Although Buchanan was from the northern state of Pennsylvania, he supported admitting the Kansas Territory into the U.S. as a slave state. In 1857, before the U.S. Supreme Court announced its decision in the Dred Scott case, Buchanan knew its contents and lent it his support. The Court stated, “Negroes, whether slaves or free, that is, men of the African race, are not citizens of the United States by the Constitution.” Not only did the ruling state that Congress had no authority to ban slavery from a federal territory, it also declared that the principle that “all men are created equal” did not apply to Black Americans.  

The ruling inflamed tensions between abolitionists in the north and slave holders in the south, and split members of Buchanan’s Democratic Party. After the Republican candidate, Abraham Lincoln was elected in 1860, Buchanan faced an unprecedented crisis. 

South Carolina voted to secede followed by Mississippi, Florida, Alabama, Georgia, Louisiana, and Texas. President Buchanan said that secession was illegal, but the federal government did not have the right to prevent the states from seceding. President Buchanan said about the states’ actions: “As sovereign States, they, and they alone, are responsible before God and the world for the slavery existing among them. For this the people of the North are not more responsible and have no more fight to interfere than with similar institutions in Russia or in Brazil.” His successor had a very different perspective. 


This article is a part of our series From Lighthouses to Electric Chargers: A Presidential Series on Transportation Innovations

Search Eno Transportation Weekly

Latest Issues

Happening on the Hill

Related Articles

Senate Assesses Aftermath of Francis Scott Key Bridge Collapse

Jul 12, 2024 | Steven Parks
July 12, 2024 - On March 26, the Francis Scott Key Bridge, which spanned the Patapsco River in Baltimore, Maryland,...

House Subcommittee Convenes Roundtable to Discuss Fleeting U.S. Maritime Competitiveness

Jul 12, 2024 | Kirbie Ferrell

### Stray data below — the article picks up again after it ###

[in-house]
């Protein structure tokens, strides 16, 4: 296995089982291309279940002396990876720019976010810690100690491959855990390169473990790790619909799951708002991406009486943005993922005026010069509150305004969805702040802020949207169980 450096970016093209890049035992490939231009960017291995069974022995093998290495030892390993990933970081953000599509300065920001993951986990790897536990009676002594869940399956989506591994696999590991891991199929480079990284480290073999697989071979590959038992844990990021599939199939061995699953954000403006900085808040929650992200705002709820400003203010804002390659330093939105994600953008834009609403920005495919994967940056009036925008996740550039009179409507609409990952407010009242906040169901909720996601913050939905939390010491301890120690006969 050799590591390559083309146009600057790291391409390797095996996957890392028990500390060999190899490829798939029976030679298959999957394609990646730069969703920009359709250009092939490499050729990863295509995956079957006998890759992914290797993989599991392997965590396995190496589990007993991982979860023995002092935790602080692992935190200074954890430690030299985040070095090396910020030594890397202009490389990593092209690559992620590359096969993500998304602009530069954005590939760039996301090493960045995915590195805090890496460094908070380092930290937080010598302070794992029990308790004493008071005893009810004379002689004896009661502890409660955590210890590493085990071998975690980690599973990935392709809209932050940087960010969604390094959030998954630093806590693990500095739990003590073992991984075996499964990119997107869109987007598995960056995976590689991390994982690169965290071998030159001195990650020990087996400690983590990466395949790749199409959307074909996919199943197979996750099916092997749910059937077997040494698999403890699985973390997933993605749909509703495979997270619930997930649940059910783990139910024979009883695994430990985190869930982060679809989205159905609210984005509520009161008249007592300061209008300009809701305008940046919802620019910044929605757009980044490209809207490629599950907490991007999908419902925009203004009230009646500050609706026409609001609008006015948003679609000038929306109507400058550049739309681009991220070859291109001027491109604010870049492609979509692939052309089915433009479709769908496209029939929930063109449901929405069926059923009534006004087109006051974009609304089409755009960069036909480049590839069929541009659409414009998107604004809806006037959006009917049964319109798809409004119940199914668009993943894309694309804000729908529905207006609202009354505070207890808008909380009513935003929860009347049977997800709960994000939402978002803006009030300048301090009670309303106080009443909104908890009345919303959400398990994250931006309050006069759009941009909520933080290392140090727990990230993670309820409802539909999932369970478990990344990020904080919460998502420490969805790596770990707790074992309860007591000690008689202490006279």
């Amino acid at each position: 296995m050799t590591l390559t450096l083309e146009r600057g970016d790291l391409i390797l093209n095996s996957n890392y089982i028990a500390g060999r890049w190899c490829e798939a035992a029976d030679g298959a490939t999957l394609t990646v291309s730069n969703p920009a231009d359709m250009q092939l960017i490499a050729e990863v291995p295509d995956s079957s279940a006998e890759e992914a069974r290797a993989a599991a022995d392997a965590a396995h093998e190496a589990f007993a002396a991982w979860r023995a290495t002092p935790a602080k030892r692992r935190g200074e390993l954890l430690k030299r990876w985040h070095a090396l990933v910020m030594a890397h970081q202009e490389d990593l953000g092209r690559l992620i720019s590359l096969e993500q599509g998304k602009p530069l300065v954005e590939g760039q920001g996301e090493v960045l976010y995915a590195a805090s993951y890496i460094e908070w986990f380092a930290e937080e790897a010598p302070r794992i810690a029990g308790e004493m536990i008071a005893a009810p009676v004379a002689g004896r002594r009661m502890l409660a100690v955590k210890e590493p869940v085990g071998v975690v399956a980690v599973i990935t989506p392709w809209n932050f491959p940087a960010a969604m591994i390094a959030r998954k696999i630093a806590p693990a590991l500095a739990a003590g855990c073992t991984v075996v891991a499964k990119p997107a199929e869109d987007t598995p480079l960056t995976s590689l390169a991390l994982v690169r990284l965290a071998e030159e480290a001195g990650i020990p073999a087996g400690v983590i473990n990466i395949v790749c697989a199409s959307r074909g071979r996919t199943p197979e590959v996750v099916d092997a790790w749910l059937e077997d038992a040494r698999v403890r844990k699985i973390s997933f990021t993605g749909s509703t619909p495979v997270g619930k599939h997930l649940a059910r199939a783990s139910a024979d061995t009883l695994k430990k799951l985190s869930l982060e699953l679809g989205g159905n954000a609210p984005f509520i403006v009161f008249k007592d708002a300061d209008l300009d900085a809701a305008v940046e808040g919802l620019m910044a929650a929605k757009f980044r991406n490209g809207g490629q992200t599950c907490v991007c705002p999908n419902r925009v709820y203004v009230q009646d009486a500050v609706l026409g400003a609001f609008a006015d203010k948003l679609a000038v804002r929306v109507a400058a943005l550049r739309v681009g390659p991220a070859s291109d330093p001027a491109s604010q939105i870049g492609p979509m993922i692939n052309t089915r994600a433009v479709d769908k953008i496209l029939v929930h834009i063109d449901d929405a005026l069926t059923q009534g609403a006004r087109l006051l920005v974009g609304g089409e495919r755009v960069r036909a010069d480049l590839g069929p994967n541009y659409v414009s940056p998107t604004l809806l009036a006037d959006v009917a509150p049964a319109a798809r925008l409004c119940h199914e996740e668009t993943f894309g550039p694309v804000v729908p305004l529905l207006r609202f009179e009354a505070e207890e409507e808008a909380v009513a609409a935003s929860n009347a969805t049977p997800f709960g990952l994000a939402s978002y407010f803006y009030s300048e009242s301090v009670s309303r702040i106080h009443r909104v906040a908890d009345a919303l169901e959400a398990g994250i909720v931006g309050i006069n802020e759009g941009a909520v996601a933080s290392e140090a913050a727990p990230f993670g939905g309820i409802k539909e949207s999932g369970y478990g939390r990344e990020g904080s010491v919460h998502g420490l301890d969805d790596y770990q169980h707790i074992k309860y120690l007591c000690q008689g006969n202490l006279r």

July 9, 2024 - The House Subcommittee on Coast Guard and Maritime Transportation hosted a roundtable to hear from industry...

Senate Committee Discusses Trade and Customs Policy

May 24, 2024 | Kirbie Ferrell
May 21, 2024 - The Senate Subcommittee on International Trade, Customs, and Global Competitiveness held a hearing on Tuesday titled...

Maryland Bridge Replacement to Cost $1.7-$1.9B; Progressive Design-Build to Be Used

May 3, 2024 | Jeff Davis
May 2, 2024 - Maryland officials told the media yesterday that the replacement cost for the Francis Scott Key Bridge...

Biden Announces Plan to Assist U.S. Steel, Shipbuilding Industries

Apr 19, 2024 | Jeff Davis
April 19, 2024 - President Biden this week requested higher tariffs on Chinese-made steel and aluminum, and his trade rep...

Balancing Act: The Next Generation of Mariners in the Maritime Industry

Mar 28, 2024 | Rear Admiral Ann C. Phillips, U.S. Navy (Ret.)
March 28, 2024 - Throughout my years of service as a Naval Officer I was frequently reminded that experience matters....

Senate Begins WRDA Deliberations

Mar 1, 2024 | Garett Shrode
March 1, 2024 - The Senate Committee on Environment and Public Works held a hearing to discuss the projects, programs...

House Panel Looks at Impacts of Red Sea Shipping Disruptions

Feb 2, 2024 | Kirbie Ferrell
February 2, 2024 - A House subcommittee this week looked at the impacts of Houthi missile launches on maritime shipping...

Year-End Defense Bill Contains Maritime Reauthorization

Dec 8, 2023 | Jeff Davis
December 8, 2023 - Next week, the Senate will vote on a 2,305-page, $874 billion national defense authorization bill early...

House Subcommittee Meets to Discuss Autonomous Maritime Technology, Submarines

Sep 22, 2023 | Kirbie Ferrell
September 19, 2023 - The House Subcommittee on Coast Guard and Maritime Transportation met to discuss the use of autonomous...

The History of the Inland Waterways Trust Fund

Aug 31, 2023 | Jeff Davis
August 31, 2023 - The story of the creation of, and changes to, the Inland Waterways Trust Fund

As Other Agencies Face Cutbacks, House Appropriators Give Corps Water Program 15% Increase

Jun 16, 2023 | Jeff Davis
June 16, 2023 - A draft bill approved in an House subcommittee yesterday would provide $9.6 billion in new funding...